Ultra-Rare Mud Mummy Exposes Previously Unknown Mortuary Practice
CT scans of an Egyptian mummy from approximately 1,200 BC have exposed a type of mortuary treatment which has not been documented in the Egyptian archaeological record before now. The individual is the first known case of an ancient Egyptian ‘mud mummy’ and its existence has led archaeologists to reconsider their beliefs about how nonroyal ancient Egyptians preserved their deceased loved ones.
Karin Sowada from Macquarie University, Sydney, Australia led the analysis of the unnamed mummified adult and is the lead author in the new study published in the journal PLOS ONE. The researchers write in their paper that their scan shows the individual was “fully sheathed in a mud shell or carapace.”
Mummified individual and coffin in the Nicholson Collection of the Chau Chak Wing Museum, University of Sydney. A. Mummified individual, encased in a modern sleeve for conservation. B. Coffin lid. (Sowada et al, PLOS ONE/CC BY 4.0)
Live Science reports that an English-Australian politician named Sir Charles Nicholson bought the mummy along with a lidded coffin and mummy board (a wooden cover that was placed over the body) when he traveled to Egypt in 1856-1857. It has been in the Chau Chak Wing Museum at the University of Sydney since 1860, however the study authors explain the mummy’s unique mud shell wasn’t noted prior to the computed tomography (CT) scan because the “carapace was placed between layers of linen wrappings thus it was not externally visible.”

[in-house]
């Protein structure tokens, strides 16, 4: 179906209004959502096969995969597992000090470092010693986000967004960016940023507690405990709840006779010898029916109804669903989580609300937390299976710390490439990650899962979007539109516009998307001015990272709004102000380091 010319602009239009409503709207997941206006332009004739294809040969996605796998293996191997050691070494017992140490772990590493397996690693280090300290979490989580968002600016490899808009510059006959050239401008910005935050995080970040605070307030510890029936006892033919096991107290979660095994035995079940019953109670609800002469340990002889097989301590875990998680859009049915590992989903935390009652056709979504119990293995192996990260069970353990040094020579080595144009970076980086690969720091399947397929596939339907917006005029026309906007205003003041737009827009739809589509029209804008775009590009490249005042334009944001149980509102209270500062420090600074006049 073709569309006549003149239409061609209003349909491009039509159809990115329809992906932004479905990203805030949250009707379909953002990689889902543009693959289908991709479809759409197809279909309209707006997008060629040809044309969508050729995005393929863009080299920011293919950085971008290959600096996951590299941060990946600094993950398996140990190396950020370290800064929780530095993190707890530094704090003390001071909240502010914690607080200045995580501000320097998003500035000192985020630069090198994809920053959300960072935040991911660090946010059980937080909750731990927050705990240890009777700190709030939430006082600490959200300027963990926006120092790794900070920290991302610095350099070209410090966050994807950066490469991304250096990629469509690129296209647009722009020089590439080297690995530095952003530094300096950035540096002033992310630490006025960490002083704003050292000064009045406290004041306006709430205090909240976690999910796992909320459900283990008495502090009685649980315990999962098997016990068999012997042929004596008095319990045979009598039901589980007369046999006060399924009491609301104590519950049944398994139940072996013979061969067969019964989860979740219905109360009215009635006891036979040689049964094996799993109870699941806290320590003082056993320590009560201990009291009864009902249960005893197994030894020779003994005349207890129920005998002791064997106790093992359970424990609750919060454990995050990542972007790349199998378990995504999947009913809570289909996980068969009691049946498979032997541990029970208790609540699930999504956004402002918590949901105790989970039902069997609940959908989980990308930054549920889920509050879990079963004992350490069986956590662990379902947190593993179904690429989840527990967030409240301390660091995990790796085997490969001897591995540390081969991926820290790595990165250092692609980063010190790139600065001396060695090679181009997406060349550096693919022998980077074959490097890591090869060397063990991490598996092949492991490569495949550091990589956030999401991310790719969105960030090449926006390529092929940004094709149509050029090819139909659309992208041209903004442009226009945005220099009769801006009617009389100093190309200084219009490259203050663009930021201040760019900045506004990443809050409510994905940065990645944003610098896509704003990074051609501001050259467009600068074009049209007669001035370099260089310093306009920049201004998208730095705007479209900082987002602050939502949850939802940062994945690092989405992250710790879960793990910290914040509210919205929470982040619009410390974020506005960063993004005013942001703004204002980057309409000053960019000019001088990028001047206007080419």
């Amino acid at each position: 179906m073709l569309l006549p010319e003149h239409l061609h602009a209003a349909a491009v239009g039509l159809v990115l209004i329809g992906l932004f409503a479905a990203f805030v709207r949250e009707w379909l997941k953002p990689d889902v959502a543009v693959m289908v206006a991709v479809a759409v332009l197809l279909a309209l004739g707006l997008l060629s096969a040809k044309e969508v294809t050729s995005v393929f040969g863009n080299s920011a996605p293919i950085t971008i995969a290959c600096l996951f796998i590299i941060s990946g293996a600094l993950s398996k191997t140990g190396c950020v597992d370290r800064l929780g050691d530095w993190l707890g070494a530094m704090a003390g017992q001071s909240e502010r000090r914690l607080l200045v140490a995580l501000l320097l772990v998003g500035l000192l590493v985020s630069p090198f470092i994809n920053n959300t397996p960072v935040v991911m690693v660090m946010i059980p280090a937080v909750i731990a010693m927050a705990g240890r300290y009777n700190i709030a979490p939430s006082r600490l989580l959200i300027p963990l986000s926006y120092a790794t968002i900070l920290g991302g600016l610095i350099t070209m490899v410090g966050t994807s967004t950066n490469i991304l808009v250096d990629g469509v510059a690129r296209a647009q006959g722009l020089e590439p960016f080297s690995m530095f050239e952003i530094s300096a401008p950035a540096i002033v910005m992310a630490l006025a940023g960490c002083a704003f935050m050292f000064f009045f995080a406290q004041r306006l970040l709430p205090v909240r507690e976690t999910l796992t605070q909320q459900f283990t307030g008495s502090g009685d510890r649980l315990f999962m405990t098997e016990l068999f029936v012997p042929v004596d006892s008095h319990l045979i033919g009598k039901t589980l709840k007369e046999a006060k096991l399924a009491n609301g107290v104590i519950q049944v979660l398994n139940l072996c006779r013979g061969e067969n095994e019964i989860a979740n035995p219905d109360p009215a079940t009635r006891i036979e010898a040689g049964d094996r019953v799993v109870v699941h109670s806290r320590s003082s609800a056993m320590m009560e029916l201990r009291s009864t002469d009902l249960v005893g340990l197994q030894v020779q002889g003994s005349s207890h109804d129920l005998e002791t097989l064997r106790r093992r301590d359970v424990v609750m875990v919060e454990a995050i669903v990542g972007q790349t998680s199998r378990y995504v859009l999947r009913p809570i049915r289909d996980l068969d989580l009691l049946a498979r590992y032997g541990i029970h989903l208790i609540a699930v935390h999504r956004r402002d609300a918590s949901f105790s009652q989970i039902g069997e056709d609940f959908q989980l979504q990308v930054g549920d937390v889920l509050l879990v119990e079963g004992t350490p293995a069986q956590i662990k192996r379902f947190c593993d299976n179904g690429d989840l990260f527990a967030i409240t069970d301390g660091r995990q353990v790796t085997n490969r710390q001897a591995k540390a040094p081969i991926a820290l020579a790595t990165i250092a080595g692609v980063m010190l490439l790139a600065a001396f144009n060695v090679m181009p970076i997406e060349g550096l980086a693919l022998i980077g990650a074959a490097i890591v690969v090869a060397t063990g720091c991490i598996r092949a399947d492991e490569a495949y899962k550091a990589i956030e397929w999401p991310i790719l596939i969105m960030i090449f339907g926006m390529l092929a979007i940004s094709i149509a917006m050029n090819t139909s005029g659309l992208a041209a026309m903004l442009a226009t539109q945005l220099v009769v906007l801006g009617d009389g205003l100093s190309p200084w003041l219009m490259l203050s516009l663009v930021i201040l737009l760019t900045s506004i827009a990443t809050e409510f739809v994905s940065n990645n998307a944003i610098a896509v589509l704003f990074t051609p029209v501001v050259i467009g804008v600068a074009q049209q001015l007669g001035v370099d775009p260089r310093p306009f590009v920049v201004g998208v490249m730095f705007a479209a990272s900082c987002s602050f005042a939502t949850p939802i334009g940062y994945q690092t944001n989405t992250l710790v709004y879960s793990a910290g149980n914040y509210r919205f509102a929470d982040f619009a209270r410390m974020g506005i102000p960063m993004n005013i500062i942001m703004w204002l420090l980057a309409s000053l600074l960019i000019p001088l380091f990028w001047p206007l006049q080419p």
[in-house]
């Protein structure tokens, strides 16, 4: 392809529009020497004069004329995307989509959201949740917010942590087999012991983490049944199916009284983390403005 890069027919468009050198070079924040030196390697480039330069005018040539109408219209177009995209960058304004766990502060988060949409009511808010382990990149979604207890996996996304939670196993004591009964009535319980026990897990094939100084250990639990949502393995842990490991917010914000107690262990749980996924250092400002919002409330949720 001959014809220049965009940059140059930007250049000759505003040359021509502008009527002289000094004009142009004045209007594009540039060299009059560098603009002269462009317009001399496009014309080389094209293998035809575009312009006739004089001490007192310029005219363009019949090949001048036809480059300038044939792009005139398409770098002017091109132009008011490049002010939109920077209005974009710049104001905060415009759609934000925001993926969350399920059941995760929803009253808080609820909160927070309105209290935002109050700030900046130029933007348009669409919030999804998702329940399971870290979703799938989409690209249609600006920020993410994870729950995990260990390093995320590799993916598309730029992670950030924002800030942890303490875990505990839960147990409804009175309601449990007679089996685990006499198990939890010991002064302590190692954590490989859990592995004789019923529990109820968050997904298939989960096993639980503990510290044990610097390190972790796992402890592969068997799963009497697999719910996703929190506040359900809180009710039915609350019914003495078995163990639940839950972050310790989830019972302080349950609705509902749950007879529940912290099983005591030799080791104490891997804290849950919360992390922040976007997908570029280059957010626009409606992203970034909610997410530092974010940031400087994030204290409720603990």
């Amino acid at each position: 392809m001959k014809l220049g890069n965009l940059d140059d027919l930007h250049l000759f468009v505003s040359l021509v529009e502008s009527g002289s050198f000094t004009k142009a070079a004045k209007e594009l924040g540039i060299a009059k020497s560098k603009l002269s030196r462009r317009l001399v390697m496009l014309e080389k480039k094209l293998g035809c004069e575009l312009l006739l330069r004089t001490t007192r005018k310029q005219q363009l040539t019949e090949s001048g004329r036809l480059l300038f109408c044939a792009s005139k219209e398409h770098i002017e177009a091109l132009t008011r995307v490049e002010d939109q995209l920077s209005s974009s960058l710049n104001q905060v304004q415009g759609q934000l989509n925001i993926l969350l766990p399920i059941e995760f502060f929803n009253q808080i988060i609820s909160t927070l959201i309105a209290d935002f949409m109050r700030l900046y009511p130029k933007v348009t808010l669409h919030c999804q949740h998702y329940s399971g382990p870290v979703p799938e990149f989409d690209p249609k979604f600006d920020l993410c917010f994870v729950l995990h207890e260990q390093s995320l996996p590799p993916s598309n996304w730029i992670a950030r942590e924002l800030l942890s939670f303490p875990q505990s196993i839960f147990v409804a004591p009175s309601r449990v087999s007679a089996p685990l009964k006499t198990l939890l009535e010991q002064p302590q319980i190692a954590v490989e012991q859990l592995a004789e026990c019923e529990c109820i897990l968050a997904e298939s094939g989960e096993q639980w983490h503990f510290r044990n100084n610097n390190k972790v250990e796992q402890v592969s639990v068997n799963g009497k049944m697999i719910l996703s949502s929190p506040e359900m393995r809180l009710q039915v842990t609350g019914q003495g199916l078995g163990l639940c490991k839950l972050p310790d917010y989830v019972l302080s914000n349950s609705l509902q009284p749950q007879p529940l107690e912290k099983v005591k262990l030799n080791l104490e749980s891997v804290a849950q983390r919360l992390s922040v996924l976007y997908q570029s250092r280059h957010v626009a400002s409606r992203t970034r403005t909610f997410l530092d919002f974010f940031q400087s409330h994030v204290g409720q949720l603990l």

Scanning the Mud Mummy
In 1999, Sowada and other researchers completed a full CT scan of the mummified body, however the team decided to rescan the body with more up-to-date technology. Their scans in 2017 have revealed some surprising finds, which are just now being reported.
CT images show the mummified person from different angles. The carapace can be seen as a thin white line (arrows). (Sowada et al. Courtesy Chau Chak Wing Museum and Macquarie Medical Imaging/ PLOS ONE/CC BY 4.0)
First, the scans exposed the mud carapace which surrounds the whole body. When fragments of the mud shell were removed from the head area, the researchers discovered that it has three layers – a thin layer of mud as the base that was coated with a white calcite-based pigment, and finally a red-painted surface layer.
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Another Twist – Something’s Amiss with the Mummy and its Coffin
The authors also used the CT images to get a good look at the skeleton, paying particular attention to the hip bones, jaw, and cranium, and they used this information to identify the body as an adult female. She probably died when she was between 26-35 years old and radiocarbon dating of textile samples from the linen she was wrapped in suggest that she died sometime during ancient Egypt’s late New Kingdom period (c. 1200-1113 BC). They write in their paper that this challenges previous DNA results which had identified the body as male.